I am writing this post from timeout. My crime? I told a 3-year old that she couldn't have any more Cheerios. I'm not completely sure when this became a punishable offense, but it has. I did the crime. Now, I'm doin' the time!
I guess the denying a 3-year old of Cheerios is a Class-A felony because I haven't even been told how long I am to stay in here. And every time I try to leave the little timeout chair I get yelled at and time added to my sentence (I'm not sure about the time being added but if denying Cheerios is a Class-A felony then I'm sure trying to escape is at least a Class-B).
Since I've been sitting here I've had time to think... Whatever happened to old school discipline? There is no drug powerful enough to make me imagine a scenario where I would have been able to put my mom into timeout. My mouth is hurting just thinking of slap I would have received for letting that thought go through my head.
Today's parent has to be more creative than my parent's generation. Tools and Techniques they used are shunned in today's society. Their forms of punishment were not creative. They were not pretty. But BOY were they effective!
**DISCLAIMER** - I am not condoning nor condemning the "Tools" and "Techniques" in my post. I think each child is different. And one thing that works for one child may not work on another. With that said.... here is my story.
My mother was the disciplinarian in the house. She learned from the absolute best (my grandmother). With the power to punish she also had the power to make the rules (attorney, judge and jury all rolled into one (kinda Andy Griffith style))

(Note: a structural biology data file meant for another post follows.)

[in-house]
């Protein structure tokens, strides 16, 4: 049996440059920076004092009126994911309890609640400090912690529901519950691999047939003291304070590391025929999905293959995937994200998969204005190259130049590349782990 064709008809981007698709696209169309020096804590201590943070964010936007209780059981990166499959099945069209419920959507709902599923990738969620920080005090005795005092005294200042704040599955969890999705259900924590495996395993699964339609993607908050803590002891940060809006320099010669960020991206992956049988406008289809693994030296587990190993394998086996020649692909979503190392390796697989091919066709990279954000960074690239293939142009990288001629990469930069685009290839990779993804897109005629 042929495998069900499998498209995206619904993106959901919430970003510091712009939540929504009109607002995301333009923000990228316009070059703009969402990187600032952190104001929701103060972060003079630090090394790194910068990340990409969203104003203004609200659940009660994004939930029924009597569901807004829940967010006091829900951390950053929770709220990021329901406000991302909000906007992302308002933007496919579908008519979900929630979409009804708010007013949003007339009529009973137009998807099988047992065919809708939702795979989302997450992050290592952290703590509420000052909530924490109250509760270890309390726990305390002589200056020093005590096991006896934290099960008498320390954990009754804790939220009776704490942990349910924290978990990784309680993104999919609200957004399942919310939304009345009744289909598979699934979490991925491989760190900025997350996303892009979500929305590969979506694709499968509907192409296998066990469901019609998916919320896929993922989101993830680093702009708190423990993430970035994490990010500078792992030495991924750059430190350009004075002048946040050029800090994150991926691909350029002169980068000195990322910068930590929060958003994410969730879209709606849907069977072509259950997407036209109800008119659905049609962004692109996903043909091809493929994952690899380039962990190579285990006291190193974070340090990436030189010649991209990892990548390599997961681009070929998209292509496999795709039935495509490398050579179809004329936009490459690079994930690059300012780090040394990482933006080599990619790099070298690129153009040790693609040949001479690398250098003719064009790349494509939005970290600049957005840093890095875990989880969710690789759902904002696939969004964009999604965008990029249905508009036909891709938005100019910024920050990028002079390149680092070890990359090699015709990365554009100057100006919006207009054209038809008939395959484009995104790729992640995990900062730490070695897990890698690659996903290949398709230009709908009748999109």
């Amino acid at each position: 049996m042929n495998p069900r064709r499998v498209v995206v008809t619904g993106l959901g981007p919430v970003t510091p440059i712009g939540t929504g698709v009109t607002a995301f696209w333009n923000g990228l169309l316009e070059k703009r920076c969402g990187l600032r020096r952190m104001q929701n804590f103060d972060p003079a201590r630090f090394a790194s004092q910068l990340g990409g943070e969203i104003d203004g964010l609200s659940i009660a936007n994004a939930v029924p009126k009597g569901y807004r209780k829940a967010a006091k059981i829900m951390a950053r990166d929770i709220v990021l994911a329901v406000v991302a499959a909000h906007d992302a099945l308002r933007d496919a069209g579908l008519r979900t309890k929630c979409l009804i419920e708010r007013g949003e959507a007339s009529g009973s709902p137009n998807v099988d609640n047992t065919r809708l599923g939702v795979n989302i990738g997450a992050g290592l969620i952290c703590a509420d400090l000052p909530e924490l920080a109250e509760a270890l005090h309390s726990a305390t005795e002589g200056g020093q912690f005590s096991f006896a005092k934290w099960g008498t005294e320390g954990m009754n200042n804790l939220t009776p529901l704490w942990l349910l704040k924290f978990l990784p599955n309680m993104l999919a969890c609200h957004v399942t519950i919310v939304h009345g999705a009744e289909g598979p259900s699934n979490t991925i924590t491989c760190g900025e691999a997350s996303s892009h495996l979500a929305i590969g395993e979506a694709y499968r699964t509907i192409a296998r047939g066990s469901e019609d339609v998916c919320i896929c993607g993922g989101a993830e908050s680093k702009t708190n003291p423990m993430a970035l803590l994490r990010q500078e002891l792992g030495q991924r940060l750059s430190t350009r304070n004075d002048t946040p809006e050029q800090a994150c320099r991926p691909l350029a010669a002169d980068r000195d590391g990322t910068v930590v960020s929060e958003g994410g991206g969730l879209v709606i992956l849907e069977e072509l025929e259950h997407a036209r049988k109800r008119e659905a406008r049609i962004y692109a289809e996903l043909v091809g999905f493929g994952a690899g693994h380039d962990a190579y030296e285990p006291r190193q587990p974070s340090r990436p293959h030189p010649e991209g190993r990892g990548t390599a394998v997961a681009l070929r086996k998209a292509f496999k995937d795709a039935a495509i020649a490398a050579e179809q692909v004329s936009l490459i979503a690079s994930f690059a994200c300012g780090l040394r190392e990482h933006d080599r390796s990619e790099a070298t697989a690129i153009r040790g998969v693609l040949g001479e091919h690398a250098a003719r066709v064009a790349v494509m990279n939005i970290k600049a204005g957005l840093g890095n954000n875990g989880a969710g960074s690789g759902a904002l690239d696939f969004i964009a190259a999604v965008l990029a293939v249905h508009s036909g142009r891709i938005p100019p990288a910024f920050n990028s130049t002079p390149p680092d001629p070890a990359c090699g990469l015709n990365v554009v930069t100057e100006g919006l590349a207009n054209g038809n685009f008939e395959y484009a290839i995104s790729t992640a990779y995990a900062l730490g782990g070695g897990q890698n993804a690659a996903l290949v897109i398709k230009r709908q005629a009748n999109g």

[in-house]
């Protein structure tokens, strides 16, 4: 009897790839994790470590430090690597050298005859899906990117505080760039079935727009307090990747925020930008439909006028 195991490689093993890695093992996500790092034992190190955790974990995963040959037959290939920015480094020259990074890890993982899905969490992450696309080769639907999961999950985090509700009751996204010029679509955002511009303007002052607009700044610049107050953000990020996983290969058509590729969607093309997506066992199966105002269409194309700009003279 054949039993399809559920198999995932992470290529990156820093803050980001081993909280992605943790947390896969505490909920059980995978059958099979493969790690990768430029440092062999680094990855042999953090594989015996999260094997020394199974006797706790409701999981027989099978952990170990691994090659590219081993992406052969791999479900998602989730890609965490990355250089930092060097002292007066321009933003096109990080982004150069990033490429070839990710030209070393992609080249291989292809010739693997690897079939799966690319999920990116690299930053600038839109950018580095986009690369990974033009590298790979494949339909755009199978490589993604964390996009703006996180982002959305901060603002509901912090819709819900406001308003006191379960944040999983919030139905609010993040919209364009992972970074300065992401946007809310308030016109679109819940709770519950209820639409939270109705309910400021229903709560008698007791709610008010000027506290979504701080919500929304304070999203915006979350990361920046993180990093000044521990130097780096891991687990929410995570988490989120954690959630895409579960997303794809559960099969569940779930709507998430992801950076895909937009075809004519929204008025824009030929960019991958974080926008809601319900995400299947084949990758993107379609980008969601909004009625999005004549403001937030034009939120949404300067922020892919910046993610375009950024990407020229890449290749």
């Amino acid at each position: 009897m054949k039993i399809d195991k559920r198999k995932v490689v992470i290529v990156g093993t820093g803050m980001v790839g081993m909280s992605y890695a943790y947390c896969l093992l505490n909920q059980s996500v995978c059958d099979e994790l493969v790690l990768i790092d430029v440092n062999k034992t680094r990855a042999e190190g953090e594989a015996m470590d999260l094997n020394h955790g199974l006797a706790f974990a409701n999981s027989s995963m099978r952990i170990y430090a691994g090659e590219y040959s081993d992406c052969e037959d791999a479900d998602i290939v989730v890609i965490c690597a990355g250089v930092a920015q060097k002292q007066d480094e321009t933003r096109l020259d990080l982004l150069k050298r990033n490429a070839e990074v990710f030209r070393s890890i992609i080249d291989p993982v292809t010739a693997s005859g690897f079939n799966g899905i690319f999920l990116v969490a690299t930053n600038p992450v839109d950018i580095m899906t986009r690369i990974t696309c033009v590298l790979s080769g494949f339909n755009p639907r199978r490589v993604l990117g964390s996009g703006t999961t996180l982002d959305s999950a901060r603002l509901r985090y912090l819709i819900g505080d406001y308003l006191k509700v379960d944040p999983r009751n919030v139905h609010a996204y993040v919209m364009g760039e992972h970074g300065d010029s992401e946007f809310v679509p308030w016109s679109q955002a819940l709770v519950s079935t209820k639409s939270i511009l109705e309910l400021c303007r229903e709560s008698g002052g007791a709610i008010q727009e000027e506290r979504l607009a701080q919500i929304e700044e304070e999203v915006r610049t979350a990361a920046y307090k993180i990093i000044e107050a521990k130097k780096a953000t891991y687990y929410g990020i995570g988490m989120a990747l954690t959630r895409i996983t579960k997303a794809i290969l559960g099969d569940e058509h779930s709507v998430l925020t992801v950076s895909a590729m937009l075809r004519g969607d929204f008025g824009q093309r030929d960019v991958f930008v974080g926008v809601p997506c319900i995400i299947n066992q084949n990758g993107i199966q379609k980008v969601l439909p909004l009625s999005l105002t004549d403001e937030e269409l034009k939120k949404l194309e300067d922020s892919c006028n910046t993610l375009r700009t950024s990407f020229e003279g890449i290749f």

This particular day we were going through the local Big-K (This was not a BIG K-Mart. The store was just called Big-K). And like any other 4-year old, I wanted to go down the toy aisle. My mother said no (because we were very poor when I was little and couldn't afford such things). Usually, that's the end of it. It WAS the end of it for the moment. But life had other plans. I was about to learn a lesson that can only be taught through experience (as in my friends blog title).
All was well while we went around the store. Then right before we left, we passed the toy aisle. I asked again and this time my mom gave in. In retrospect, I don't know if she gave in because she felt sad that she would never be able to get me the toy and she wanted me to have 5 minutes of happiness instead of none... OR... she really just wanted to teach me a lesson that day. She let me go but explained to me that we didn't have any money and I was to not ask for anything. I agreed.
So I went down the aisle playing with all of the toys like it was Christmas and Santa accidentally dropped off everything at my house (Thanks Santa)! But then I saw it. A sliver of light began to shine on it like GOD was pointing to it as if to say, "This ones for you, little one." In retrospect... I'm not sure if GOD (being the gracious and loving GOD) was doing this because I was from a poor family and would never be able to play with this toy under any other circumstances... OR he had the same lesson planned as my mother! But there it stood... the 12 inch tall G.I. Joe action figure (doll). AND I WANTED IT!!!